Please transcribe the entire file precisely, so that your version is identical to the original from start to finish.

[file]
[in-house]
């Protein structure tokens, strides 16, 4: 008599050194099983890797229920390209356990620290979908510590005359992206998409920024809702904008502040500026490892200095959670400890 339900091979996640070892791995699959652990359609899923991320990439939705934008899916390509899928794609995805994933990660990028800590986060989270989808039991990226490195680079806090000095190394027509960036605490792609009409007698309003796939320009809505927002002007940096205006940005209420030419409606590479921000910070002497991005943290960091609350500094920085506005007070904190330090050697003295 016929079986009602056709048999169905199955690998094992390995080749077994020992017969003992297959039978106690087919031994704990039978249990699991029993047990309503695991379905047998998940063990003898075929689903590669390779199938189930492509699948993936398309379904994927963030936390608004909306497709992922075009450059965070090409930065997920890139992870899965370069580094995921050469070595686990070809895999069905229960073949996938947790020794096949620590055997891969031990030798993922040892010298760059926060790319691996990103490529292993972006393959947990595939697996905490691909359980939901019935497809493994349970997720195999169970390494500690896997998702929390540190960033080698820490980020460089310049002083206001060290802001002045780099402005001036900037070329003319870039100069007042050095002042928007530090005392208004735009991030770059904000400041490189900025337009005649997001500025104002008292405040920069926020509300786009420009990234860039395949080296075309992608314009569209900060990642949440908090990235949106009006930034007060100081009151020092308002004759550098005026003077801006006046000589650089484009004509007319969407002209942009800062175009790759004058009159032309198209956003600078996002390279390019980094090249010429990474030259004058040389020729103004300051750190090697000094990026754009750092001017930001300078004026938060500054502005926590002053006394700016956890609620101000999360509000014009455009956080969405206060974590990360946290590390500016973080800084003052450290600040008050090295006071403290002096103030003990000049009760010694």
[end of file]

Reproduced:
[in-house]
């Protein structure tokens, strides 16, 4: 008599050194099983890797229920390209356990620290979908510590005359992206998409920024809702904008502040500026490892200095959670400890 339900091979996640070892791995699959652990359609899923991320990439939705934008899916390509899928794609995805994933990660990028800590986060989270989808039991990226490195680079806090000095190394027509960036605490792609009409007698309003796939320009809505927002002007940096205006940005209420030419409606590479921000910070002497991005943290960091609350500094920085506005007070904190330090050697003295 016929079986009602056709048999169905199955690998094992390995080749077994020992017969003992297959039978106690087919031994704990039978249990699991029993047990309503695991379905047998998940063990003898075929689903590669390779199938189930492509699948993936398309379904994927963030936390608004909306497709992922075009450059965070090409930065997920890139992870899965370069580094995921050469070595686990070809895999069905229960073949996938947790020794096949620590055997891969031990030798993922040892010298760059926060790319691996990103490529292993972006393959947990595939697996905490691909359980939901019935497809493994349970997720195999169970390494500690896997998702929390540190960033080698820490980020460089310049002083206001060290802001002045780099402005001036900037070329003319870039100069007042050095002042928007530090005392208004735009991030770059904000400041490189900025337009005649997001500025104002008292405040920069926020509300786009420009990234860039395949080296075309992608314009569209900060990642949440908090990235949106009006930034007060100081009151020092308002004759550098005026003077801006006046000589650089484009004509007319969407002209942009800062175009790759004058009159032309198209956003600078996002390279390019980094090249010429990474030259004058040389020729103004300051750190090697000094990026754009750092001017930001300078004026938060500054502005926590002053006394700016956890609620101000999360509000014009455009956080969405206060974590990360946290590390500016973080800084003052450290600040008050090295006071403290002096103030003990000049009760010694």